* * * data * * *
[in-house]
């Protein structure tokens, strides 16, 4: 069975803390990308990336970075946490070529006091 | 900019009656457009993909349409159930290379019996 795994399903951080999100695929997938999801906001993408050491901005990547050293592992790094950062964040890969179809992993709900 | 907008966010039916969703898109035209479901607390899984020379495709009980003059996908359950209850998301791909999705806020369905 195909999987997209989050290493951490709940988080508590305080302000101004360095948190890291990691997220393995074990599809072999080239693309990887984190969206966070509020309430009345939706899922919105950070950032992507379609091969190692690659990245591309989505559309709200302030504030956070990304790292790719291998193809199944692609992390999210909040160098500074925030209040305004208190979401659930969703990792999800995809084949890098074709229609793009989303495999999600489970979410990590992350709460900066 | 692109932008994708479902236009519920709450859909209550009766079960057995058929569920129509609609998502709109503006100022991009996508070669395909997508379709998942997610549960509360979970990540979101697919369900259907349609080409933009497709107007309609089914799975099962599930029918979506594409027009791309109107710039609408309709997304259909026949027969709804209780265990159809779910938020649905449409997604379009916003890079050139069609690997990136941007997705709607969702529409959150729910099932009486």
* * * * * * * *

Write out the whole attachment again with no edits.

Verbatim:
[in-house]
């Protein structure tokens, strides 16, 4: 069975803390990308990336970075946490070529006091 | 900019009656457009993909349409159930290379019996 795994399903951080999100695929997938999801906001993408050491901005990547050293592992790094950062964040890969179809992993709900 | 907008966010039916969703898109035209479901607390899984020379495709009980003059996908359950209850998301791909999705806020369905 195909999987997209989050290493951490709940988080508590305080302000101004360095948190890291990691997220393995074990599809072999080239693309990887984190969206966070509020309430009345939706899922919105950070950032992507379609091969190692690659990245591309989505559309709200302030504030956070990304790292790719291998193809199944692609992390999210909040160098500074925030209040305004208190979401659930969703990792999800995809084949890098074709229609793009989303495999999600489970979410990590992350709460900066 | 692109932008994708479902236009519920709450859909209550009766079960057995058929569920129509609609998502709109503006100022991009996508070669395909997508379709998942997610549960509360979970990540979101697919369900259907349609080409933009497709107007309609089914799975099962599930029918979506594409027009791309109107710039609408309709997304259909026949027969709804209780265990159809779910938020649905449409997604379009916003890079050139069609690997990136941007997705709607969702529409959150729910099932009486």